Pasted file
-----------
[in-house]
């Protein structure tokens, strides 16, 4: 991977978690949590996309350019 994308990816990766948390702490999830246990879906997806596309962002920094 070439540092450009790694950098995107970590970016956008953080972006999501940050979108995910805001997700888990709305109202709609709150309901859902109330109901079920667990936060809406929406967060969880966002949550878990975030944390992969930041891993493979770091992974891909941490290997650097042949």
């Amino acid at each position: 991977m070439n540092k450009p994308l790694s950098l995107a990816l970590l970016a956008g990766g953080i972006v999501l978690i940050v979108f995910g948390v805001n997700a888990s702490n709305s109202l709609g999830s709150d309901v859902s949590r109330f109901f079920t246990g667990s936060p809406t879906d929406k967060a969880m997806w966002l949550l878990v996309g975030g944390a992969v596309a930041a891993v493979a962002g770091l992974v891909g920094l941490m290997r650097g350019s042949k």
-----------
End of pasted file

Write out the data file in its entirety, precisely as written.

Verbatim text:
[in-house]
């Protein structure tokens, strides 16, 4: 991977978690949590996309350019 994308990816990766948390702490999830246990879906997806596309962002920094 070439540092450009790694950098995107970590970016956008953080972006999501940050979108995910805001997700888990709305109202709609709150309901859902109330109901079920667990936060809406929406967060969880966002949550878990975030944390992969930041891993493979770091992974891909941490290997650097042949």
């Amino acid at each position: 991977m070439n540092k450009p994308l790694s950098l995107a990816l970590l970016a956008g990766g953080i972006v999501l978690i940050v979108f995910g948390v805001n997700a888990s702490n709305s109202l709609g999830s709150d309901v859902s949590r109330f109901f079920t246990g667990s936060p809406t879906d929406k967060a969880m997806w966002l949550l878990v996309g975030g944390a992969v596309a930041a891993v493979a962002g770091l992974v891909g920094l941490m290997r650097g350019s042949k």